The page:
Best Music of 2001 Lists
What can I say? It’s been an interesting year with the indies. Lots of great new music from both labels previously unknown and the well respected alike. The majors were satisfied playing the same old game that they have for the past couple of years, relying mostly on marketable teen pop confections with a short shelf life. And if it wasn’t them, then it was groups like Radiohead who turned out another uninteresting album that got praised sky high. (And don’t forget the live disc that was also released to prove to us nonbelievers that they still could “rock”. Whatever.) Then of course there were other big time players like Garbage and Tori Amos that were content to push product around as well. But why dwindle on the bad? Here is my list of the ten best albums of 2001 that rocked my socks off.
TIE: Those Peabodys, Those Peabodys (Post-Parlo) / Tenacious D, Tenacious D (Epic)
There was no way that I could have chosen which of these two albums was “better”. They both rocked like no other in 2001. Those Peabodys’ debut was the first disc that I played from my initial PopMatters shipment way back when and it tore my head off then and continues to do so today. I can’t tell you the number of times I have played this disc. Adam Hatley and Clarke Wilson rock out like there’s no tomorrow on this disc. “Frank”, “Hazzard Co.”, and “Negro Spiritual” are some of the best rockin’ tunes ever laid down. Hell, all ten tracks here are simply great. You need to own this one.
Likewise for The D. Jack Black and Kyle Gass took their long-time favorite songs, stuck a big ass rockin’ band behind them and never looked back. One listen to this classic album and you’ll be humming the tunes for days afterward. There is no stopping the brilliance behind tracks like “Kielbasa”, “Wonderboy”, “Dio”, “The Road”, “Rock Your Socks”, and “City Hall”. The D know how to rock and have unearthed a mighty beast with this album. Thrill to what great rock and roll should be with both of these discs.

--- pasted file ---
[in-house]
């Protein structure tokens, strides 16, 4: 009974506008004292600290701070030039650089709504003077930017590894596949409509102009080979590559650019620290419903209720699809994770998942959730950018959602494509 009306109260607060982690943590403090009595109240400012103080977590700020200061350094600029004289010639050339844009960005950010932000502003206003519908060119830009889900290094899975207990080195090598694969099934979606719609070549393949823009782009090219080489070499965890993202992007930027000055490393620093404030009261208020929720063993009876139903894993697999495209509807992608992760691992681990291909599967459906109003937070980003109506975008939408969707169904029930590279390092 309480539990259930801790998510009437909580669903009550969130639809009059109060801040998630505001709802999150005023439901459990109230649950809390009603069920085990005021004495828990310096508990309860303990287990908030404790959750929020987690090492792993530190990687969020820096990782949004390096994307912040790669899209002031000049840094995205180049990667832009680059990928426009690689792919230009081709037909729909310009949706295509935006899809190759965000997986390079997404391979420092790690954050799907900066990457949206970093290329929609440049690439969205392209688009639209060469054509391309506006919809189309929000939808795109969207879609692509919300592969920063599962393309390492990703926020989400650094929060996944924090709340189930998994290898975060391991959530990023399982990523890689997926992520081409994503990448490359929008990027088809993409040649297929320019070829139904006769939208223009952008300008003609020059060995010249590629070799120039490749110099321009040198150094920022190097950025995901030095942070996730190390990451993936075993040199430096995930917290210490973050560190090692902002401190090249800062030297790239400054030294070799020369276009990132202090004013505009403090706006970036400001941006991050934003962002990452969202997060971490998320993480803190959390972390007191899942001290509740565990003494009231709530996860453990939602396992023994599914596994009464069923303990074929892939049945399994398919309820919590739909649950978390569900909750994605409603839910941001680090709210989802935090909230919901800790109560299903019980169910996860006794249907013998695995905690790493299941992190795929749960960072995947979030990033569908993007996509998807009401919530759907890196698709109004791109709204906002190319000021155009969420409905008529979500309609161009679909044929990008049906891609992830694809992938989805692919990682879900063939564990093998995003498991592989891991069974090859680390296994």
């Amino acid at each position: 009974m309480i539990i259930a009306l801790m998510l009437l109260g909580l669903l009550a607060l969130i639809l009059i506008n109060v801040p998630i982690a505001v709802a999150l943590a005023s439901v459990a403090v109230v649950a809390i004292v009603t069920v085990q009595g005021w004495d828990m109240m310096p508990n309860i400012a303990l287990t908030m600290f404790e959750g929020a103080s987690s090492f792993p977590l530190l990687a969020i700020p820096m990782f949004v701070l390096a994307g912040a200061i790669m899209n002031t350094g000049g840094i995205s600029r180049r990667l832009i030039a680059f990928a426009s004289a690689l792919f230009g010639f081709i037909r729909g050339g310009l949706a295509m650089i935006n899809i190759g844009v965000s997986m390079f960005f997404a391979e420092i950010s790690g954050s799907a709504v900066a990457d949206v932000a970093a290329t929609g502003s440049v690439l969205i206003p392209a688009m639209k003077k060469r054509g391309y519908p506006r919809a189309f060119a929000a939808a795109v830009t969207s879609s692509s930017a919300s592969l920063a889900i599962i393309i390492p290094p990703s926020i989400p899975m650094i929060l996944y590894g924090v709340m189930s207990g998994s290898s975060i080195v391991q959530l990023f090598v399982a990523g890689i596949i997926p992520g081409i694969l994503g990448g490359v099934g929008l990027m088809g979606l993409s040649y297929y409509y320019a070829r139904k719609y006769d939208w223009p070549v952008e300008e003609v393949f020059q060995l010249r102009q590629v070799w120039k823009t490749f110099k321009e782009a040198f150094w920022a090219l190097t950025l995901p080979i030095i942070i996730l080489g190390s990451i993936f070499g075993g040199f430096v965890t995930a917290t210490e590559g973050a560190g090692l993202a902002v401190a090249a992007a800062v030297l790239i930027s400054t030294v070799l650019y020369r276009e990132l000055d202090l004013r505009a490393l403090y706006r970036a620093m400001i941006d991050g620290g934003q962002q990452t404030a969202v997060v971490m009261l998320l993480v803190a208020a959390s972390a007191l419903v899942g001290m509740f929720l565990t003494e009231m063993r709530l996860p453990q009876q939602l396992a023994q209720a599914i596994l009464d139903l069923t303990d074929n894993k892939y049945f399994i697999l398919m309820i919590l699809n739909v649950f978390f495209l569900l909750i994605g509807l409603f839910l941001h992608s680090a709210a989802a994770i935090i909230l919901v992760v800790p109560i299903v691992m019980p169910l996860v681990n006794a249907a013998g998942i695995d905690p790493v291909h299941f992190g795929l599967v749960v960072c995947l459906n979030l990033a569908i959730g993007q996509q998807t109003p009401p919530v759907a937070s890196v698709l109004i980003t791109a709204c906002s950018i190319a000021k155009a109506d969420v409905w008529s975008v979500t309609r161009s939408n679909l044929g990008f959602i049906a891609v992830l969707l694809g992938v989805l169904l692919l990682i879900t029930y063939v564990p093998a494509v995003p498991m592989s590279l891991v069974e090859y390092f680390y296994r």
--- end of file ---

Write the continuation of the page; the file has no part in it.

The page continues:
Chris Butler, Easy Life (Future Fossil)
Some of you probably remember Chris Butler from his stint in the Waitresses. Well, he’s still out there. He has the World’s Record for Longest Single (“The Devil Glitch”) and recently compiled The Best of Kilopop!—Un Petit Gouter, a career-spanning disc from one of Europe’s best unsung bands. Now he has recently issued Easy Life, easily the best pop album released this year on an indie label. The melodies are gorgeous, the lyrics downright intelligent (not to mention full of dry wit), and the songs intricate puzzles that prove Butler wasn’t “just” the guy who wrote “I Know What Boys Like”. The songs here go above and beyond that. Easy Life is pop perfection.
Tik N’Tak, Friends (Universal)
OK, so I was wrong. Finland’s finest all-female, all-rockin’ pop group never had their debut album issued here in the States. What a shame. I was truly hoping it would, just to prove to the majors over here that pop groups need not be completely prefabricated and disposable to work. The songs here are all infectious, with “Anytime”, “Move On”, and “I Will Always Be In Your Heart” being standouts. Yes, these girls really do play their instruments and are just as good in a live setting. No dancing about and looking all tarted up for the camera to sell their records, Tik N’Tak are truly wonderful and will hopefully be unleashed in the U.S. someday on their own, instead of being the opening act for Aaron Carter. Feh.
coco b’s basement songs, firehawks and dirtybirds ep1 (K-Double)
I declared that this was the EP of The Year. I still stand by that. Kevin Castillo and Bob Penn produced some of the finest 13-and-a-half minutes of pop bliss of all time. Castillo has a beautiful way with words and his vocals will deliver the sucker punch and keep you coming back for more. “The Big Okie Dokie” is Heaven in a song. As is “Bluebird”. As is the rest of this release.